NCPTA still has the respect of the education world

28th November 1997 at 00:00
On behalf of the National Confederation of Parent Teacher Associations, I seek to correct the series of inaccuracies attributed to our organisation in your paper (TES, November 14).

Sheila Naybour and Pat Clark open their letter by referring to their shame felt at the open meeting and the "wall of policeman" there to greet them. Two constables and subsequently their sergeant attended. Hardly a "wall". Far from fearing open debate or free speech, the NCPTA sought to promote it.

The Charity Commission report and its 34 recommendations have been acted on by the trustees. It has been acknowledged by the commission that the current trustee body of the NCPTA carries the burden of an inherited legacy of problems left by past trustees.

The current trustees are confronting outstanding issues and making great strides to resolve difficulties. The process would be significantly easier had past trustees been more consistent in applying policies and procedures.

The commission report, along with the NCPTA response, has been issued willingly to all associations who have requested it.

I would remind Mrs Naybour and Mrs Clark that the trustees are accountable to corporate associations, not to vocal individuals who fail to be supportive of the members they claim to represent. Four mothers were denied the full rights of attendance offered to 50 or so other delegates, because of their own failure to conform to the approved booking procedure.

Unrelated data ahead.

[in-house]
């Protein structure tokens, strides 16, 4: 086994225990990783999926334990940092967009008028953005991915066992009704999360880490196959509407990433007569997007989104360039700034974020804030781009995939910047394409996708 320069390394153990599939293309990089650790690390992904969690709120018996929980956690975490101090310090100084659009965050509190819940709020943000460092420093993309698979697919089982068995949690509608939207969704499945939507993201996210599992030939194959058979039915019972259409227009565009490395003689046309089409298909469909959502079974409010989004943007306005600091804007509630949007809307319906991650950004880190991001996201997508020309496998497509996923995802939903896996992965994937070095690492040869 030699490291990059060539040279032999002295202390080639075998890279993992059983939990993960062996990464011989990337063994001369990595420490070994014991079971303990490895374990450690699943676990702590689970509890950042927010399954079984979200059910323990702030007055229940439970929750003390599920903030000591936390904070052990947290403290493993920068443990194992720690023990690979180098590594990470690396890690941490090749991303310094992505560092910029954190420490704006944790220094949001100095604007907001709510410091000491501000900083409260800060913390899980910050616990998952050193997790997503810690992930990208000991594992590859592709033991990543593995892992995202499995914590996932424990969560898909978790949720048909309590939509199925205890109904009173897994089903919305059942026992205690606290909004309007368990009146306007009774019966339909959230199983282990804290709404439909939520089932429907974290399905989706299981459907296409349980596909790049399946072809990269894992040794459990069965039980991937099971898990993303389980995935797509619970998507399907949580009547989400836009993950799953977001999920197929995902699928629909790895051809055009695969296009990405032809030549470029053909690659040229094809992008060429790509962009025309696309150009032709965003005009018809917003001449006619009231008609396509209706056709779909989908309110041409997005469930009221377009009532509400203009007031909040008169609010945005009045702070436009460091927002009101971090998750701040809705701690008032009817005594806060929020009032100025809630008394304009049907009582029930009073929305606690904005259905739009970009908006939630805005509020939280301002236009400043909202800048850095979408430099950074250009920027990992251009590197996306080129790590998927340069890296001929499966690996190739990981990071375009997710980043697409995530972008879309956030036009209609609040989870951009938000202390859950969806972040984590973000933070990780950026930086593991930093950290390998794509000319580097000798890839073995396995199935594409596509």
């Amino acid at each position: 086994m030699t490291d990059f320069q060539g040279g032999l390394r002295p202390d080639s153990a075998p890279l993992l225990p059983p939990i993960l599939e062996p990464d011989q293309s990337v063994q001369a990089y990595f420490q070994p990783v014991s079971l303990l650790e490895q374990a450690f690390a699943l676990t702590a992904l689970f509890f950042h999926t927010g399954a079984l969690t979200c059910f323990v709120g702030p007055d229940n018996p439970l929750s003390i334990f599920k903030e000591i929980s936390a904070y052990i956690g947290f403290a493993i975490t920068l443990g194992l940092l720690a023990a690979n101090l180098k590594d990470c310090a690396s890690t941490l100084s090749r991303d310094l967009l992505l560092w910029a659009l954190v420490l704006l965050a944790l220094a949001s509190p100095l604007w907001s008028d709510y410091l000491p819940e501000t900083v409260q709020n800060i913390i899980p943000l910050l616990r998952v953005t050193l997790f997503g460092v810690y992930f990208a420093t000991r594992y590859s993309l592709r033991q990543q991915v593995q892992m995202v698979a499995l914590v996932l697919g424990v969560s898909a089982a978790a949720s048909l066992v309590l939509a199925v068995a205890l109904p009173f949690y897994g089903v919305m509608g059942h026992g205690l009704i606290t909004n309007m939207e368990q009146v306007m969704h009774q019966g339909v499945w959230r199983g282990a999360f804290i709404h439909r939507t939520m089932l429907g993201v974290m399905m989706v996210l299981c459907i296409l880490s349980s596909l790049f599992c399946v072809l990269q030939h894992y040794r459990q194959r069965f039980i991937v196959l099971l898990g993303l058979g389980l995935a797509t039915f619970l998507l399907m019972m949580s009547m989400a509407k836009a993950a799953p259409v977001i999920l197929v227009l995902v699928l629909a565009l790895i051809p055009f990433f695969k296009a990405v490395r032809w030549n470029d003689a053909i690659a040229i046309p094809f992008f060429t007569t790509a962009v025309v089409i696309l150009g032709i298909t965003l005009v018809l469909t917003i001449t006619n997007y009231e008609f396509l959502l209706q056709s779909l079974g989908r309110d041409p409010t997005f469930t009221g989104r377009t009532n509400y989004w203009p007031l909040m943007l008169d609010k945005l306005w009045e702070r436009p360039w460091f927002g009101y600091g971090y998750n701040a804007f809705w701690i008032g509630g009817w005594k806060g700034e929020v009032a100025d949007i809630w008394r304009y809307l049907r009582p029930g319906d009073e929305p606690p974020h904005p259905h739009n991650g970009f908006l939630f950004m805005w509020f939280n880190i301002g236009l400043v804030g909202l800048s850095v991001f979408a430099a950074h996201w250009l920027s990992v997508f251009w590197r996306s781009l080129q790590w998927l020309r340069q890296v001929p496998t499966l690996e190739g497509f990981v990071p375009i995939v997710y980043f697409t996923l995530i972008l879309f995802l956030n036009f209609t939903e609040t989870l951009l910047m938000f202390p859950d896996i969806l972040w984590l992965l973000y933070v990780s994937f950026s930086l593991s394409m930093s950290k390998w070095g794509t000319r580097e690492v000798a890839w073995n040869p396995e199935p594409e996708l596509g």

It is widely acknowledged within the voluntary sector that there is a shortage of volunteers. Many resort to paid positions; the NCPTA is following this pathway.

I wonder, therefore at the assertion made in The TES (November 7) and repeated in Mrs Naybour and Mrs Clark's letter, that a new network should be formed. One based on year groups that The TES believes will transcend all groups and avoid dominant individuals.

I share the idealistic vision and would wish to be part of the process but as the mother of five children attending three schools, I recognise the reality may fall well short of "an open and consultative network permeating all schools and LEAs". The reality is that many schools are running without fully constituted governing bodies, let alone an additional parent council.

I would assert that far from "forfeiting the respect of the education world", the existing network of NCPTA members, stretching the length and breadth of England and Wales, remains utterly consistent in upholding its objective of advancing education by its liaison with many other organisations.

It is disingenuous to suggest that the views held by NCPTA are only those of teachers. The parents within the organisation readily express their thoughts and work strenuously to ensure parents are heard at every level of our education system.

JUDITH WOOD

National chairman NCPTA Gravesend, Kent

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